The 10 best Museums in London

In March, like everything else, London’s world-class museums closed but one by one, they have announced their reopening. It will be a very different museum experience you’re used to, though: you are required to pre-book a timed entry slot, you may have to follow a one-way route and wear a face mask. But being able to go inside the capital’s temples of culture again makes up for all that.

In London, you are never far from a museum. We have national museums, free museums, odd museums, cartoon, advertising, medicine, toys, and Freud specialist museums.

There are over 170 of them, including some of the world’s finest. Narrowing them down to a top ten is no easy feat, but we’ve given it a darn good go. Here you’ll find the museums and galleries with insanely good shows, brilliant events and vast permanent collections that you won’t want to miss if you’re in the capital. Most of them are free entry too, so you have no excuses.

National Gallery

Trafalgar Square – Now open. Booking required.

It’s a first-class and entirely free-to-enter art institution in the heart of Trafalgar Square. Founded in 1824, The National Gallery is home to more than 2,000 works from artists such as da Vinci, van Gogh, Rembrandt, Michelangelo, Turner, Picasso, Matisse and Cézanne.

Here you can learn more about the world’s acclaimed artworks and even try your hand at drawing in the galleries.

British Museum

Bloomsbury – Reopening TBC.


Since it opened in 1759 – the first-ever national museum for the public – the British Museum has been exhibiting artefacts of world heritage, including the Rosetta Stone and the Parthenon sculptures.

The museum has over 8 million objects in its collection, 50,000 of which are on display. Entrance to the main areas is free. 


South Kensington – Now open with reduced hours. Booking required.


V&A has one of the greatest collections of decorative art, design, fashion and textiles in the world. The permanent exhibits in this South Ken temple to creativity are free to visit and include a mini pet cemetery. 

Here you can drool over amazing design and gobble up cake in the sunny yard. 

Tate Modern

Bankside – Now open. Booking required.


This is a riverside icon dedicated to all things contemporary and modern art. Based in what was the Bankside Power Station, it houses works by the likes of Warhol, Dalí and Hockney, as well as unique, attention-grabbing installations, which are all part of the free, permanent collection. If you want to be totally inspired and adequately challenged, you must pay a visit. Plus, if you can get in, the members’ bar has an incredible view of the London skyline. 

National Maritime Museum

Greenwich – Reopening this summer.


It is an ode to all things nautical and a treasure trove of watery artefacts, maps, art and memorabilia. The museum is part of the Royal Museums, Greenwich, which also features the Queen’s House gallery, the Cutty Sark clipper and the Royal Observatory. You will be wowed by almost 2.5 million historical objects such as Admiral Nelson’s uniform.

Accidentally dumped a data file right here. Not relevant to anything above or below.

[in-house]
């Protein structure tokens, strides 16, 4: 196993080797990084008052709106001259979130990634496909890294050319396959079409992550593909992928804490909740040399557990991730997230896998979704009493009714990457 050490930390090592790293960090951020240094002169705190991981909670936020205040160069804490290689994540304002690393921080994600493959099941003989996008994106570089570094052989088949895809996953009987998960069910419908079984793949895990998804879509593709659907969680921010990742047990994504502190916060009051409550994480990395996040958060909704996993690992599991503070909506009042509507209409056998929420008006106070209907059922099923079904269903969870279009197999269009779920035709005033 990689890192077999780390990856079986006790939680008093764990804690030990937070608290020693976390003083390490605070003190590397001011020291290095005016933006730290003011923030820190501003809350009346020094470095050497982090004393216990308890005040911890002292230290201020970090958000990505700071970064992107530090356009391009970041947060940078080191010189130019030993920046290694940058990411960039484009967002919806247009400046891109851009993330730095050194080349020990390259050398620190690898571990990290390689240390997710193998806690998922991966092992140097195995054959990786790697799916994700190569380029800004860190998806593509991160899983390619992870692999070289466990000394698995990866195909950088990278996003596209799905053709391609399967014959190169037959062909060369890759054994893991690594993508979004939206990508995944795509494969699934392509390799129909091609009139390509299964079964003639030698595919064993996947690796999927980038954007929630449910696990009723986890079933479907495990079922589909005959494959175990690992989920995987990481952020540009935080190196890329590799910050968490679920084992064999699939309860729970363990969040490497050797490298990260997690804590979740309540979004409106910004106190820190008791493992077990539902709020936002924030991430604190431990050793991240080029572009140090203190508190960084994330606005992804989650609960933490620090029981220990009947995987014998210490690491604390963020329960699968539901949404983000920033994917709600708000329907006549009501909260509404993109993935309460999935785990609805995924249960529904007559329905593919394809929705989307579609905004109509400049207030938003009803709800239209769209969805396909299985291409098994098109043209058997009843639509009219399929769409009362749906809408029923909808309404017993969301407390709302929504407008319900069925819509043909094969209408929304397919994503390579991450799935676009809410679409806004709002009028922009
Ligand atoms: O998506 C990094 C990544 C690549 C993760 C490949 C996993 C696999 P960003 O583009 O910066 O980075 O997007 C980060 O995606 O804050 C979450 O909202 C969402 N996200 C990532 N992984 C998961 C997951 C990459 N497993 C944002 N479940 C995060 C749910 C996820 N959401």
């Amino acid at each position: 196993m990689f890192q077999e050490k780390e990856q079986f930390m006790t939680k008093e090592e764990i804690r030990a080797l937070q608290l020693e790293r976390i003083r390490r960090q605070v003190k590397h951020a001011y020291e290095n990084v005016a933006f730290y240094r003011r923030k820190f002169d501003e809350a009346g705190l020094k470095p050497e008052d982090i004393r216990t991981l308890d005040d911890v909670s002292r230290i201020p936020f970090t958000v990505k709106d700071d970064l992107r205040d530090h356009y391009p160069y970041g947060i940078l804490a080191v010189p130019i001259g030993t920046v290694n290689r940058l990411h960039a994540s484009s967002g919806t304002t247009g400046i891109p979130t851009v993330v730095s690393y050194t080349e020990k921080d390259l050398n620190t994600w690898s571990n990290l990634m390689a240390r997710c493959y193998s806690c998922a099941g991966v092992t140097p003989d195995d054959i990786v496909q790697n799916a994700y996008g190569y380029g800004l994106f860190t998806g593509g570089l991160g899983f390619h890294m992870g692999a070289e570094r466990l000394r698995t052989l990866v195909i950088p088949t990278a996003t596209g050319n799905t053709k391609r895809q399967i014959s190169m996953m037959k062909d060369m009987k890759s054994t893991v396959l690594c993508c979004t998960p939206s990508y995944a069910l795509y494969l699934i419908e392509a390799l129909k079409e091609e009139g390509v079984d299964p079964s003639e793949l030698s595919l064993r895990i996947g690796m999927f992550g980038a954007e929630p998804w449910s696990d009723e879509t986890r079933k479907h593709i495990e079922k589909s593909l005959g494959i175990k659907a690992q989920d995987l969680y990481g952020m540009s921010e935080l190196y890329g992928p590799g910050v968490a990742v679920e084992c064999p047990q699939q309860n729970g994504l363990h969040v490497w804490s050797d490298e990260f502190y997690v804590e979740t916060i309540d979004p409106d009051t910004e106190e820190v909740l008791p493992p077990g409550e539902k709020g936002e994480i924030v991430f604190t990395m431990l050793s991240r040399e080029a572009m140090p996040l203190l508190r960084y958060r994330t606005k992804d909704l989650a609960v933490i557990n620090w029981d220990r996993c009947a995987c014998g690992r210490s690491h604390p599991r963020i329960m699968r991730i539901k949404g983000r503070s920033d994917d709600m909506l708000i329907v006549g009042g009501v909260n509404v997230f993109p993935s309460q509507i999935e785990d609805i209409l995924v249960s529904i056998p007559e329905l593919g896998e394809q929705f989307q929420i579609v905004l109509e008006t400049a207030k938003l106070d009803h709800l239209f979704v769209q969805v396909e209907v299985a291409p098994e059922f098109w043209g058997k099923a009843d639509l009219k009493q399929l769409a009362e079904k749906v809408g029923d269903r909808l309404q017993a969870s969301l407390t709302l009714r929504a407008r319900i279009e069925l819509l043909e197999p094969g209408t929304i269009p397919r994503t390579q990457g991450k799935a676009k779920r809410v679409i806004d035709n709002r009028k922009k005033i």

Natural History Museum

South Kensington – Now open with reduced hours. Booking required.


This magnificent South Kensington museum is home of around 80 million plants, animal, fossil, rock and mineral specimens. 

You will come face-to-face with animatronic dinosaurs, a man-sized model of a foetus, a dodo, a giant sequoia tree, an earthquake simulator, glow-in-the-dark crystals and much more. Plus it’s also a world-class research institution.

Science Museum

South Kensington – Reopening on August 19. Booking required.


You don’t have to be a science or chemistry nerd to have an unbelievable time at the Science Museum. Founded in 1857, all seven floors of the old building house hands-on exhibits, mad-looking inventions from during history and shiny machines. Highlights include a 16th-century artificial arm and a cross-section of a real-life Boeing 747 jumbo jet. Here you can discover the incredible Information Age exhibition – which is where the Queen sent her first tweet, signed ‘Elizabeth R’.

Design Museum 

Kensington – Now open. Booking required.


This is a fascinating museum that explores contemporary design and architecture. The Design Museum is bursting with free temporary exhibitions, pop-ups and bookable displays.

The museum’s new home in Kensington is an absolute design feat, and when you’ve finished your walkabout, take a detour to the nearby Holland Park Kyoto Garden for some well-deserved rest and recuperation.

Imperial War Museum 

Lambeth – Now open. Booking required.


This is a powerful museum shining a light on people’s experiences of conflict from the First World War to today. A few minutes’ walk from Waterloo, the Imperial War Museum is made up of permanent galleries, such as the ace Curiosities of War exhibit, and temporary displays, exploring recent conflicts and terrorist attacks. 

You will see impressive and extensive collections, including the moving and eye-opening permanent Holocaust exhibition (not recommended for under 14s).

London Transport Museum

Covent Garden – Reopening TBC.

This Covent Garden residence of all things London Transport, it is home to vintage red Routemaster buses, early examples of tube trains, maps, transport signs and uniforms. As well as ace posters, artworks and photographs are capturing London from 1860 to today.

Who’d have thought that the history of London’s world-famous transport network is fascinating? Well, it turns out it is and once you’ve bought entry you can visit anytime for an entire year.